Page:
South Whidbey Record


Group forms to fight fair plan | Opposition members say the proposal is moving too fast

South Whidbey Record Langley, Clinton, arts and entertainment, features
March 6, 2014 · Updated 10:30 AM

Standing in front of the Gary Gabelein Sr. Building that houses relics from Island County’s past like tractors and tills, members of the Friends of the Fair want the proposal that would radically change the Island County Fairgrounds to slow and seek public input. From left are members Gwendy Hastings, Doris Lyen, Gary Gabelein Jr., Patti Dunigan, Brian Lowey, Maggie Lyen, Robert Lyen, Virginia Keck, Wendy Sundquist and Julie Hougom with her dog Oliver. / Ben Watanabe / The Record

A group opposed to the grand proposal for an overhaul of the Island County Fairgrounds wants the backers to slow their roll, scale back and seek more design input.

Wendy Sundquist, one of the Friends of the Fair members, said she and other volunteers with the Whidbey Island Area Fair and its predecessor, the Island County Fair, feel steamrolled by the proposed changes.

“All of us have great love for the Island County Fair and were quite shocked with the presentation given in February,” Sundquist said, referring to the Feb. 18 public unveiling.

“For whatever reason, no information was sent out about this to the superintendents [of fair buildings during the annual event].”

A steering committee of government leaders, nonprofit directors, fair association board members and business owners did not include anyone from the user groups such as 4-H, the equestrian clubs or agriculture in the planning process. Despite little communication from the Friends of the Fair and the committee, upcoming presentations and hearings will likely be delayed.

Fred McCarthy, mayor of Langley and one of the steering committee members, said Tuesday that a meeting of the committee earlier in the morning yielded a decision to push back the county’s hearing at least a month. In the meantime, McCarthy said the committee would plan a meeting to gather public input, rather than a presentation to pitch the changes to the public.

“We need to be open to hearing people’s concern at every phase,” McCarthy said. “Our listening would be with the purpose of hearing ideas that could affect the plan.

“We’re listening. We think they have some legitimate points to make and want to make sure they feel heard,” he said.

The proposal would demolish several buildings, including the Ray Gabelein Sr. Building that houses old farming equipment and other relics of Island County’s rural past, and most of the animal pens and barns.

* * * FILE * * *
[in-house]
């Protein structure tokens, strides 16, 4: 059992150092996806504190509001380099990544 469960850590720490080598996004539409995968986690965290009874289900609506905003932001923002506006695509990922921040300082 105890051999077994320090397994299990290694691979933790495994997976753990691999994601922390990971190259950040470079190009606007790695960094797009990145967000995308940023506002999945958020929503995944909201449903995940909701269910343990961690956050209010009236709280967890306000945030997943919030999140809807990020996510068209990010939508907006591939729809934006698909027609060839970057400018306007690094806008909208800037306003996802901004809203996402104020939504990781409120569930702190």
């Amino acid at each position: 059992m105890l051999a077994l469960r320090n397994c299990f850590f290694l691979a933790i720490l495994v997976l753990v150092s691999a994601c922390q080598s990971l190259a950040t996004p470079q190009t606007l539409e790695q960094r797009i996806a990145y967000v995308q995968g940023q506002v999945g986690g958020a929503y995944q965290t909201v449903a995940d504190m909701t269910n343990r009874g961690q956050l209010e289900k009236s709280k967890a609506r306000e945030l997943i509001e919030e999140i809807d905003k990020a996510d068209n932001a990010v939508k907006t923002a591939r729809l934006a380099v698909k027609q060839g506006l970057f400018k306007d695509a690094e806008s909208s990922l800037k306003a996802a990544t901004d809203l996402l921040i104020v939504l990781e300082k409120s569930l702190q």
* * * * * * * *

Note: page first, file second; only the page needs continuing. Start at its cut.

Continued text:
“Names are on these buildings because people put their time, sweat and tears into them,” said Gwendy Hastings, a former fair association member and a Friend of the Fair.

Added Sundquist: “Once you destroy all of those buildings, you can’t bring them back.”

Members of the Friends group, an informal assembly of people, say they have “more questions than answers” about the $10.12 million overhaul that would transform the fairgrounds from a small-town gathering into a regional destination for events, conferences, expositions and also house the four-day fair. They said they were worried that it would fundamentally change the nature of the property and the fair itself, that it would not recoup its expenses, and that the public was being pushed out of the process.

“It’s so out of the realm of this little area,” Hastings said. “It’s just not practical.”

Many members, who spoke in front of the marked-for-demolition barn that houses old tractors and tills, were flabbergasted that the proposal was presented publicly Feb. 18 and would go before the Island County Commissioners in March for approval.

“We feel very bulldozed,” Hastings said.

McCarthy rejected the notion that the public was intentionally excluded from the planning process.

“I don’t think the public was pushed aside,” he said. “I think the people involved with wanting to rethink the use of the fairgrounds for event coordination gathered together leaders of the community who represented lots of people’s point of view.”

The cost of renting the buildings was also an issue for the new group. Hastings said that simple math from the proposal, based on the amount of revenue the plan expects from certain areas and the number of days expected to be rented,  showed the daily rental fee for the covered equine/multi-purpose area would be $1,265, far higher than the few hundred the riders pay for their events currently.

“You’re going to lose locals,” said Virginia Keck, the swine barn superintendent during the fair, who has volunteered with the fair for 20 years.

Added Hastings: “I know we’re locals, but we use the grounds currently.”

Sundquist, the sheep barn superintendent during the annual fair, raised several concerns over the revenue stream detailed in the proposal. The plan to draw 249,200 visitors to the fairgrounds every year seemed steep to her and the other Friends of the Fair. Getting people to Whidbey Island from the mainland, they said, remains an unresolved issue. “People aren’t going to wait four hours in a ferry line to come here,” Gary Gabelein said.

Even once they arrive, parking lot revenue that is projected may fall short, Sundquist and Hastings each said. They noted the line of cars that park on either side of Camano Avenue south of the fair and east on Sandy Point Road rather than pay parking fees at the park and ride, the middle school or the private lot near Edgecliff Drive.

“Our goal is to see the fair turn 100,” Sundquist said. “We do not want to put the fair out of business.”

To help spread their message to slow the process and seek more public input, they created a Facebook group that highlights small pieces of information from the hundred-plus page proposal.


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